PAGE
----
By any measurement, 2020 promises to be a wild ride. Buckle up: Here’s Steptoe’s 2020 PORAC federal preview.

Trial of the Century?

At the time this issue went to print, the House of Representatives’ public impeachment hearings had concluded and final articles of impeachment (essentially the charges being brought) were drafted. The House was expected to vote on these articles by Christmas, and many expected the articles to be approved on a party-line vote. With the House having concluded its role, impeachment then falls to the Senate for a trial to be presided over by Supreme Court Chief Justice John Roberts.

In the Senate, the schedule and process for the impeachment trial will largely be in the hands of Senate Majority Leader Mitch McConnell (R-Ky.). There have been mixed signals about intentions for the trial. President Trump has expressed some desire for a full list of witnesses, while Majority Leader McConnell has conveyed a desire to expedite the process and limit the participation of witnesses. As it stands now, Senator McConnell has cleared the Senate’s January schedule for the trial.

While conviction and removal is a remote possibility, the impeachment trial will grind the Senate to a halt as it proceeds. The impeachment process requires mandatory attendance for all senators, one of the few instances in which senators are required to physically be in the Senate chamber (and without access to their mobile devices!). This may have an outsized effect on several Democratic candidates for president, specifically Senators Bernie Sanders (I-Vt.), Elizabeth Warren (D-Mass.), Cory Booker (D-N.J.), Amy Klobuchar (D-Minn.) and Michael Bennett (D-Colo.), all of whom will be pulled off the campaign trail in the critical weeks leading up to the Iowa caucuses. Furthermore, no other legislative business can occur while an impeachment trial is underway; the rules require that the trial go six days per week until concluded.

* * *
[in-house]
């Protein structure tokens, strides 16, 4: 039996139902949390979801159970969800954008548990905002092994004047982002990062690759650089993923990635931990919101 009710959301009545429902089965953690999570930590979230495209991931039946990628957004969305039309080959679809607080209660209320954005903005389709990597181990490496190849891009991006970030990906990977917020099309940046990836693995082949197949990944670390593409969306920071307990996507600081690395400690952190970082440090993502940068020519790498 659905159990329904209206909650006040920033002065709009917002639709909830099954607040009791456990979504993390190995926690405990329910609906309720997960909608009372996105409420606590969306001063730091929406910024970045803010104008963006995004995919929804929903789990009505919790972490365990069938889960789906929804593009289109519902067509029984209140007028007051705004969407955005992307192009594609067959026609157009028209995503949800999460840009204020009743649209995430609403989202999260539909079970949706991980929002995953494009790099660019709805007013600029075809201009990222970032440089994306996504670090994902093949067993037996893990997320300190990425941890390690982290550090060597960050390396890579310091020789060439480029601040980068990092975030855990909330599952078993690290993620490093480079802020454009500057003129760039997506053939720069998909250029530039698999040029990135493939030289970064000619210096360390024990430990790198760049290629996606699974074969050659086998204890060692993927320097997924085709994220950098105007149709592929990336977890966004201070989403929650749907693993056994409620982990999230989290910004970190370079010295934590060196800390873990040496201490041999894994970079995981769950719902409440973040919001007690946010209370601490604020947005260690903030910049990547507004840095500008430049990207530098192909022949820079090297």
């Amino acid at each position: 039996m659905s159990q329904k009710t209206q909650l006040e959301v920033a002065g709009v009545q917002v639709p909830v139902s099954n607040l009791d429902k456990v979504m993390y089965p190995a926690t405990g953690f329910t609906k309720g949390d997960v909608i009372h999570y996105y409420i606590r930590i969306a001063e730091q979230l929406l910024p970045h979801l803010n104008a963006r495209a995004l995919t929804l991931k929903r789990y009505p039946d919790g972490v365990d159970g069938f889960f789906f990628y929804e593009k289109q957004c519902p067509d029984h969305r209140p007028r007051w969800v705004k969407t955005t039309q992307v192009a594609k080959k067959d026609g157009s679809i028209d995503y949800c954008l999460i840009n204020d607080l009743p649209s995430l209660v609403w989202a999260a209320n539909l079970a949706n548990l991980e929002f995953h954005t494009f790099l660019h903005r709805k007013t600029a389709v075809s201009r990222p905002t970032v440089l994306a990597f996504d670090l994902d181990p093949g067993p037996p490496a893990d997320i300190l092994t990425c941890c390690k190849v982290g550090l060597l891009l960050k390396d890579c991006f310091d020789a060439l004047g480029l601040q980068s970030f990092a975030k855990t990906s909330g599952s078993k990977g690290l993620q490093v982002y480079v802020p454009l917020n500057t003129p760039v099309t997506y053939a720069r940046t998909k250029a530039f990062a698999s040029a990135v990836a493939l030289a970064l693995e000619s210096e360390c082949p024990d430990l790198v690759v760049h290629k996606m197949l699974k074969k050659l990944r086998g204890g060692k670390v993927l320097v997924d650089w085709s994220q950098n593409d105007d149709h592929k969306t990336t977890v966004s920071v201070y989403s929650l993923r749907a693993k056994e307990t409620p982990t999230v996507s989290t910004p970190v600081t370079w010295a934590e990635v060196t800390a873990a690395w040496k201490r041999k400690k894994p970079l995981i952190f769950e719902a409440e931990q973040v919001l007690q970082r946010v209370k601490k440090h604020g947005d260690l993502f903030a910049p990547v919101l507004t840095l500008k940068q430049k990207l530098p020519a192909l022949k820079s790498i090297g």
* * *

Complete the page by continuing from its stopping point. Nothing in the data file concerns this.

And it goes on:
Election Year is Here

As hinted above, the new year is crunch time for Democratic presidential hopefuls. The Iowa caucuses are just a little over a month after New Year’s Day — on Monday, February 3. The first-in-the-nation New Hampshire primary is Tuesday, February 11. From there, the schedule only accelerates to Nevada, South Carolina and a slew of Super Tuesday states in March.1

In the current RealClearPolitics polling average, South Bend Mayor Pete Buttigieg leads the Democratic field in both Iowa and New Hampshire, followed in each state by Senator Bernie Sanders, Senator Elizabeth Warren and former Vice President Joe Biden. Here is where implications from the Senate’s impeachment trial will be most felt, as Warren and Sanders will be set to depart from the campaign trail, while Biden and Buttigieg will be able to continue campaigning in these two critical states.